Santa Fe, the city that kept Billy the Kid in chains in the city jail and chained Gov. Lew Wallace to his desk so he could finish Ben-Hur, turns 400 years old this year.

Well, sort of.

Some historians say the 400th anniversary should have been two years earlier, because in 1608 Spanish Conquistadors moved south into what became known as La Villa Real de la Santa Fe de San Francisco de Asís, later shortened to Santa Fe.

No, others argue, Europeans settled around there at least a year earlier.

“Hold on,” supporters of Don Pedro de Peralta proclaim, pointing out that it was 1609 when the Spanish Viceroy ordered ol’ Don to settle the villa.

Indians, who have been hanging around here for a millennia or so, might argue that the 400th anniversary passed a long, long time ago.

But 1610 was when the City Different was chartered and it is the year on the city seal, making 2010 a year to party.

After all, Santa Fe is the oldest European burg west of the Mississippi River. A city press release noted two older Eastern cities: Virginia’s Jamestown (1607) and Canada’s Quebec (1608). Guess the city decided: Screw Florida’s St. Augustine, established in 1565.

Santa Fe also has the highest elevation (7,000 feet) of any U.S. capital. Amazing what you can learn by watching Jeopardy.

Between now and the closing gala event—the Legacy Ball on New Year’s Eve—Santa Fe will be partying with movies, music, lectures and art. You know, events Santa Fe usually offers, whether the city is 396 or 403 years old. So what should a tourist take in?

Billy the Kid (a.k.a. William Bonney): The Fray Angélico Chávez History Library at the Palace of the Governors now houses two letters written by the outlaw to Gov. Wallace. William Bonney’s March 2, 1881, letter asks the governor to “come down to the jail and see me,” while an undated letter contains Bonney’s offer to testify about a murder in exchange for a pardon. Plus, Santa Fe has two plaques commemorating where his jail cell might have been. Ironically, the first one is at the former location of Collected Works (208 W. San Francisco St.), while the new one is at the new location of Collected Works (202 Galisteo St.). Billy must really like that bookstore.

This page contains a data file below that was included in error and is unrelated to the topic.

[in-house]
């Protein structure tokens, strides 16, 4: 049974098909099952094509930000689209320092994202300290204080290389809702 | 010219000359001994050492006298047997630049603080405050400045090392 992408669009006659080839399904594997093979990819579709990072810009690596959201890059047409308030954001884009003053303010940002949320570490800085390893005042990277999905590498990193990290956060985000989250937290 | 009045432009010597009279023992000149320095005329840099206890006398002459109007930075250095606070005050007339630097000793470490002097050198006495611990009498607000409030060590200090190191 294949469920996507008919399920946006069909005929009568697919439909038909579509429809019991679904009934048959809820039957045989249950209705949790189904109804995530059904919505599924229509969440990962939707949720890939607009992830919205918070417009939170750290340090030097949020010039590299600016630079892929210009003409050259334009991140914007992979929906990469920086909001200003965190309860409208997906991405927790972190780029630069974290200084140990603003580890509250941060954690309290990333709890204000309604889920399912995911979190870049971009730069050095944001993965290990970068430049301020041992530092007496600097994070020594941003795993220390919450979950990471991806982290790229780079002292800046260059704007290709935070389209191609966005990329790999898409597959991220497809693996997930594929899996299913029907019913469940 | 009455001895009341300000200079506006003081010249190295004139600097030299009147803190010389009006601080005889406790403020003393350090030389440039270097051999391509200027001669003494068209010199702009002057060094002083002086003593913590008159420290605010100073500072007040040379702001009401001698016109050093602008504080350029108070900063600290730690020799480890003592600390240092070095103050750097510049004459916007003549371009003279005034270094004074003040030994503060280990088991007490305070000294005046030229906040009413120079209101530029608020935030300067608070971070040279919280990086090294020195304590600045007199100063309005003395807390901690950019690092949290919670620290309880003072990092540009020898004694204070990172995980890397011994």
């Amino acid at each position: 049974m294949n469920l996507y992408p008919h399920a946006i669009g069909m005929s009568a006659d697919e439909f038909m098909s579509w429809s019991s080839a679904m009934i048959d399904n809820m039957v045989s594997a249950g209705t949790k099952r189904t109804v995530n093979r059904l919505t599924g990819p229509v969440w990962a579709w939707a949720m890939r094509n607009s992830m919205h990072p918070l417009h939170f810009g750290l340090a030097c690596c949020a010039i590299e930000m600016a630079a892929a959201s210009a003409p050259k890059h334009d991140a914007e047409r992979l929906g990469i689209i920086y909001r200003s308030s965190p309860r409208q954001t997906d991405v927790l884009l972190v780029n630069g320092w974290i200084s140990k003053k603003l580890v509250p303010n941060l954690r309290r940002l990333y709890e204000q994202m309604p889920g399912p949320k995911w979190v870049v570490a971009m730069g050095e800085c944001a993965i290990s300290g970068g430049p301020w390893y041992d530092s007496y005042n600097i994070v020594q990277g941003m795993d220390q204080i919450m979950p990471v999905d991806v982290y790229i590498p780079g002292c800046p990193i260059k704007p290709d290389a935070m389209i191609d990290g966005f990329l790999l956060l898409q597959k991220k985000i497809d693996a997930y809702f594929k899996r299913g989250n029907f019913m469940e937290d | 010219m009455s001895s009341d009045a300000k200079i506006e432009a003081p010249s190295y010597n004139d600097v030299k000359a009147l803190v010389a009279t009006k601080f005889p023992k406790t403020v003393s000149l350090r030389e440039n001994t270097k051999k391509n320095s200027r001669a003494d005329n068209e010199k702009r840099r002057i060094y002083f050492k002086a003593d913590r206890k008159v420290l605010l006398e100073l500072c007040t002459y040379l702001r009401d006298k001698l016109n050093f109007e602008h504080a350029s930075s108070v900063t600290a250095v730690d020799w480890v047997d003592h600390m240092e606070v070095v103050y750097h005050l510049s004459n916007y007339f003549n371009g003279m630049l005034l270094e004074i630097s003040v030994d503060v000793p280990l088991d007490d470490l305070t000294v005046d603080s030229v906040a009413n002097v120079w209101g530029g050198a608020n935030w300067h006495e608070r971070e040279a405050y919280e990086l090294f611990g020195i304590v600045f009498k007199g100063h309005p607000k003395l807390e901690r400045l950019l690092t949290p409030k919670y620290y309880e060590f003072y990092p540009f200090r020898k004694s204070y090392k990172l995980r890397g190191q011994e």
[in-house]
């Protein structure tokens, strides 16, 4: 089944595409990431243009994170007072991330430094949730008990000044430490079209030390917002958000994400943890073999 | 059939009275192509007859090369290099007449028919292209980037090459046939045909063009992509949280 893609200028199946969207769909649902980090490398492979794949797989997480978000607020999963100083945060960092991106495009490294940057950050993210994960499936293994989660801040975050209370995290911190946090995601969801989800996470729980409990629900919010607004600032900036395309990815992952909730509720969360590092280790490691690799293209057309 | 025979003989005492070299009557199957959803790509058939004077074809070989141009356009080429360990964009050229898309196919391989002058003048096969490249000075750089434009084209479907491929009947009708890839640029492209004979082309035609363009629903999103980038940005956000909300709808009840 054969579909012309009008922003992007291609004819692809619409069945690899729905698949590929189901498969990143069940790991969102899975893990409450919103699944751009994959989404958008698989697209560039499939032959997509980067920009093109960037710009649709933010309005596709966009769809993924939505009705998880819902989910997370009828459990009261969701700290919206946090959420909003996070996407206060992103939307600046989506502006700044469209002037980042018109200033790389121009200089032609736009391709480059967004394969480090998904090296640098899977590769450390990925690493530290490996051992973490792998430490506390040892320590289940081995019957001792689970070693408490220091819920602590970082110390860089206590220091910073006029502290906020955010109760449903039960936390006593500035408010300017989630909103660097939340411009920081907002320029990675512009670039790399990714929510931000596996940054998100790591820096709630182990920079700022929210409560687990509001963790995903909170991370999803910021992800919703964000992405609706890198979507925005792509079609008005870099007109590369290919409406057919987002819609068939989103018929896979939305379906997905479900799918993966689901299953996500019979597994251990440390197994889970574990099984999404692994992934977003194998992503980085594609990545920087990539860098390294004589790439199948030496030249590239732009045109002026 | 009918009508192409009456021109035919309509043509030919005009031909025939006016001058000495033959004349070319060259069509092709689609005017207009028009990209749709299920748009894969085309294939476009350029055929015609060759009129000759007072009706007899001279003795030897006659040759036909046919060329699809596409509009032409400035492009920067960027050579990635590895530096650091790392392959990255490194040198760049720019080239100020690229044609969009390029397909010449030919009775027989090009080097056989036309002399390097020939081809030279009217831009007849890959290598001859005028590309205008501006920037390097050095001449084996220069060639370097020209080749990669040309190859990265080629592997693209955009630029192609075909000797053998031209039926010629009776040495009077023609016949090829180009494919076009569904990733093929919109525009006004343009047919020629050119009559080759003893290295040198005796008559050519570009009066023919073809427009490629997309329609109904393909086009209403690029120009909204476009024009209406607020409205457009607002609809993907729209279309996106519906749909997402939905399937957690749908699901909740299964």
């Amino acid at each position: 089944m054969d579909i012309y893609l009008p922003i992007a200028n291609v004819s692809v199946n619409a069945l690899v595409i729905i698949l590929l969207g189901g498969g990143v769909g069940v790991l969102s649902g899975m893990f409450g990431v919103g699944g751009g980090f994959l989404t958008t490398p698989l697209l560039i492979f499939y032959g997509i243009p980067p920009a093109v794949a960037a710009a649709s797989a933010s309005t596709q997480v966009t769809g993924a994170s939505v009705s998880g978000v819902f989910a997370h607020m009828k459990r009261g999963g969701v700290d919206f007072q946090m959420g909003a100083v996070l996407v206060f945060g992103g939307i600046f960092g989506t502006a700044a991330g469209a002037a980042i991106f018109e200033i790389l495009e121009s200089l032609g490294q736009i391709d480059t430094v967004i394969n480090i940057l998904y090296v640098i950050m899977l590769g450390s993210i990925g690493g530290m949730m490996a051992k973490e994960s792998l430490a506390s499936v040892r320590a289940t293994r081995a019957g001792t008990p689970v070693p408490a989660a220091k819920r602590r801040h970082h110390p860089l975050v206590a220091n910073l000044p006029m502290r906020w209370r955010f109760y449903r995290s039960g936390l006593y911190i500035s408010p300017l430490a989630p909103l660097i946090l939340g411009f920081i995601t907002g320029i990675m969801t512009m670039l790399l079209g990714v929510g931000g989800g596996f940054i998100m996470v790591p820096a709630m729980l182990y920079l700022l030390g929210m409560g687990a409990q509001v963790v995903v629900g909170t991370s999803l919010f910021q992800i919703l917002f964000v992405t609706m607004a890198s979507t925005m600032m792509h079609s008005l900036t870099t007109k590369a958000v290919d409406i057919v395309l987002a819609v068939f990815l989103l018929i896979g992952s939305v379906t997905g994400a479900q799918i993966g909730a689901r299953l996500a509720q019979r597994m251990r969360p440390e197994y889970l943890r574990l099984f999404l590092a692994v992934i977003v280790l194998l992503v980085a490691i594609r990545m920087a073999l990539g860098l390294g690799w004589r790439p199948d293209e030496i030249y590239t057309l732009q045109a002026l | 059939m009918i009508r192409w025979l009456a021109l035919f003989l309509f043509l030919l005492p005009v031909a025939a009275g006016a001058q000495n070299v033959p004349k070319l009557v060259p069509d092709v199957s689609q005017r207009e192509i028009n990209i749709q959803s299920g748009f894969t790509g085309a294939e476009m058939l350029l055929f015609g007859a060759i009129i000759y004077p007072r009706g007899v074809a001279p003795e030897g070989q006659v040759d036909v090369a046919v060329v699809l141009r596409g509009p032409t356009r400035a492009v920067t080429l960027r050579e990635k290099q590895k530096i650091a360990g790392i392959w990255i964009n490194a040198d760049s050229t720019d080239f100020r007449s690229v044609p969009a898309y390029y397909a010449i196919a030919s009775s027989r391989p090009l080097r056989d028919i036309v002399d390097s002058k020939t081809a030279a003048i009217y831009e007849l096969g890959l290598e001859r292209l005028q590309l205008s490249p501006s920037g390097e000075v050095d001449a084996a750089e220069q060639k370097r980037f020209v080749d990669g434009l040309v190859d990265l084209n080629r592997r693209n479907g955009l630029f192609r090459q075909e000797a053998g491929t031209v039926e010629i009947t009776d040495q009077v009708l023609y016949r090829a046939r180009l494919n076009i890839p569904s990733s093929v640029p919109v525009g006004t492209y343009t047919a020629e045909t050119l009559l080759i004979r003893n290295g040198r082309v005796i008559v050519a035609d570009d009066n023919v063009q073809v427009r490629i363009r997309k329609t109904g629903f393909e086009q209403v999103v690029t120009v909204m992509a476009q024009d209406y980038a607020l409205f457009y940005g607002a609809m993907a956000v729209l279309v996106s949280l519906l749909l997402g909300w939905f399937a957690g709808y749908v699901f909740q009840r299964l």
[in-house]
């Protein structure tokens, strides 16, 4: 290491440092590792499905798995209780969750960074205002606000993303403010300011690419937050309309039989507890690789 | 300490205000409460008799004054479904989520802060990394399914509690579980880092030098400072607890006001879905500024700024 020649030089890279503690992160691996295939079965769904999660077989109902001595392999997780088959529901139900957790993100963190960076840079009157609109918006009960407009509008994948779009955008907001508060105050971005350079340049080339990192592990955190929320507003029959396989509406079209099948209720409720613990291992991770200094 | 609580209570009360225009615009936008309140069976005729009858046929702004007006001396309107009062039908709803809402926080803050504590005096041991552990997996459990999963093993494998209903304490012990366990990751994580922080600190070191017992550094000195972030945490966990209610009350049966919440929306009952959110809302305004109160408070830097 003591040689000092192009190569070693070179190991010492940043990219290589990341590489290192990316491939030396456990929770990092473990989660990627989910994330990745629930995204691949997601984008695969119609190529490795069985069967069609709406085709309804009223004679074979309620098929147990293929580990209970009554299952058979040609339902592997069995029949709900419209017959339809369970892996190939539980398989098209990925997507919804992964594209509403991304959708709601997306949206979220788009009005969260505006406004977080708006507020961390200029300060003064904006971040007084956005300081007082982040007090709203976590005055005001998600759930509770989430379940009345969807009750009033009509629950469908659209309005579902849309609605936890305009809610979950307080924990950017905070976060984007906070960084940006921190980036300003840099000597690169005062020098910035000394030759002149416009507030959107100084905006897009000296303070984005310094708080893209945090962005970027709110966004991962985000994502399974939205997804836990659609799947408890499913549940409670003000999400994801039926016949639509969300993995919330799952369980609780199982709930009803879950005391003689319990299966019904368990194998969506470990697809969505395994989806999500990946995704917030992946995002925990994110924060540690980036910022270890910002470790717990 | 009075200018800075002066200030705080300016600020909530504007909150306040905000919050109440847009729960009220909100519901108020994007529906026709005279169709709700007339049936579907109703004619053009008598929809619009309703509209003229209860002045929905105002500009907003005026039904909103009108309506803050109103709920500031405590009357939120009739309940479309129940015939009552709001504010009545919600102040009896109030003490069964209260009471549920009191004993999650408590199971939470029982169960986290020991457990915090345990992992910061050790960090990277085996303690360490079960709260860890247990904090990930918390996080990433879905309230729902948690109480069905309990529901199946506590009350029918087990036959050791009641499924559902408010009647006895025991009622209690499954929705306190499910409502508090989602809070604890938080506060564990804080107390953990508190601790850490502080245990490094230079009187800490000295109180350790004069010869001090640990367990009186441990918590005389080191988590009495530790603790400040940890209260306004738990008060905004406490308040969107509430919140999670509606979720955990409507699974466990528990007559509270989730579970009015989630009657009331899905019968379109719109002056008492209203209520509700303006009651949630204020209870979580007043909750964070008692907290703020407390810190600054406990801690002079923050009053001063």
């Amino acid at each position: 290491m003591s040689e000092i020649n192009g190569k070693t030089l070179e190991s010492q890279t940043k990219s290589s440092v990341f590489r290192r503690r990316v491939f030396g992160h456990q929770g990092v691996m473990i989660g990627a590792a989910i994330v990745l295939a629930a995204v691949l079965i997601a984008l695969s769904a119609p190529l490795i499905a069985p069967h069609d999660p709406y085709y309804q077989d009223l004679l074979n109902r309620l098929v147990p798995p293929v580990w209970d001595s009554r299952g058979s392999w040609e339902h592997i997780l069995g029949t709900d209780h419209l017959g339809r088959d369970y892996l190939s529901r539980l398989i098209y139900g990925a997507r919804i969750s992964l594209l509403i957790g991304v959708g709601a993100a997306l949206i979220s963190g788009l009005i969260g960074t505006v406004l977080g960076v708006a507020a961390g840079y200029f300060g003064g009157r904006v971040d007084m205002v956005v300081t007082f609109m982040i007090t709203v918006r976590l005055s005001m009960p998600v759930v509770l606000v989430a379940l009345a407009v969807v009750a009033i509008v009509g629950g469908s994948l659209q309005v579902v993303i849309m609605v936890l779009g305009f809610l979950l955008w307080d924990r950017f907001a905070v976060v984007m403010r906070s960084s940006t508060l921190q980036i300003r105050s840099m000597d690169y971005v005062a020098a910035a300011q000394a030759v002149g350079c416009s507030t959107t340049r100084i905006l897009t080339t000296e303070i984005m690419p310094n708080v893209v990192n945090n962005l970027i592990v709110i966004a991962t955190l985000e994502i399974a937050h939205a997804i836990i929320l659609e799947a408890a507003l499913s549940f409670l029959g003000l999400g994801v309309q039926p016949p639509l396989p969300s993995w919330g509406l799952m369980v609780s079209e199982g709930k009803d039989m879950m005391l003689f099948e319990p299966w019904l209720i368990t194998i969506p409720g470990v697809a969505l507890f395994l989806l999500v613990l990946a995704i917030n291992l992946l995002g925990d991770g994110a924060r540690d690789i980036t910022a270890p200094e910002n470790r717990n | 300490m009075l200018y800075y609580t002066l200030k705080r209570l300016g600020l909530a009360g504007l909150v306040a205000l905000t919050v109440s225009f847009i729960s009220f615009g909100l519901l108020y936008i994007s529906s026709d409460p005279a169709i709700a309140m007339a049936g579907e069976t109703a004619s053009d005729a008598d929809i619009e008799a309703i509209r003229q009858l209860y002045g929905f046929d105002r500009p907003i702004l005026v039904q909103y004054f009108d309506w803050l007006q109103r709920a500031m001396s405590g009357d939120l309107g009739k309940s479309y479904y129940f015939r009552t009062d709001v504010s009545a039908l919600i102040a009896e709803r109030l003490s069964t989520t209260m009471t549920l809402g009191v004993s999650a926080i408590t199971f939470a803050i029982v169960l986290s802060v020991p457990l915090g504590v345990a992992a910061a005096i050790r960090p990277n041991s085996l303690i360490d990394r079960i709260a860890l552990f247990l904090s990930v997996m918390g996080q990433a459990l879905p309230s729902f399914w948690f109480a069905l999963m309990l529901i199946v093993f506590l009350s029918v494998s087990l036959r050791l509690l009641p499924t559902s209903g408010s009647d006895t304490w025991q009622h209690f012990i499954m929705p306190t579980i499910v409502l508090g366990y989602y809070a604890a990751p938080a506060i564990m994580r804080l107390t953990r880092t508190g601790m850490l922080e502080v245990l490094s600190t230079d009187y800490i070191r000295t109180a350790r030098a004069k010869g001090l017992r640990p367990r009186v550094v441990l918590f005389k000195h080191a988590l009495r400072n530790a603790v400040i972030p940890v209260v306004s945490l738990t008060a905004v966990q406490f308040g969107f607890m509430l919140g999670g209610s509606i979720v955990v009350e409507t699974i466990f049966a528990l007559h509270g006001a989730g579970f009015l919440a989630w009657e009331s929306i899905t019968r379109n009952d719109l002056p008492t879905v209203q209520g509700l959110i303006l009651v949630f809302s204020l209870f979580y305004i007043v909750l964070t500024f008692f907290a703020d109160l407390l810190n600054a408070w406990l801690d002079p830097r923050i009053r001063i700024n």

Culture: The newly-opened New Mexico History Museum is a good start, then head to Museum Hill on Camino Lejo for four museums showcasing folk traditions and the local culture of American Indians and the Spanish Conquistadors.

Eats: Tourists haven’t yet discovered the mixed burrito at the Burrito Spot. They have discovered the Bobcat Bite, Bull Ring, Harry’s Road House, Tia Sophia’s, The Shed and Tecolote Café, but that’s okay. They’re all worth the wait.

Drinks: Locals hit Del Charro. You can get your tapas fix at El Farol while enjoying flamenco music, or R&B, maybe folk, perhaps Latin, could be jazz. Bill Hearne is often found picking and singing his Folk-Country blend at the La Fonda Hotel’s La Fiesta Lounge. Rosewood Inn of the Anasazi’s bar is pricey and small, but you’ll not find better bartenders in town.

Art: You have more than 250 galleries to pick from. For Indian art, try the Allan Houser Gallery, Blue Rain Gallery, Legends of Santa Fe and Traditions. For Western art, try Joe Wade Fine Art, Manitou Gallery and Old Santa Fe Trading Company, which is full of collector Forrest Fenn’s treasures. Galerie Zuger carries Carrie Fell (my wife’s favorite artist). If you want some lighter fare (a Bugs Bunny cel, maybe?), check out the Chuck Jones Gallery.

Events: Civil War Weekend at El Rancho de las Golondrinas in May. Pancakes on the Plaza on July 4. International Folk Art Market and Spanish Markets in July. August’s epic Santa Fe Indian Market. September’s Fiesta, plus the Santa Fe Wine & Chile Fiesta. December’s Santa Fe Film Festival and the Canyon Road Farolito Walk on Christmas Eve.

Kind of makes you wonder why this city’s even bothering with a 400th anniversary. The party never stops in Santa Fe!

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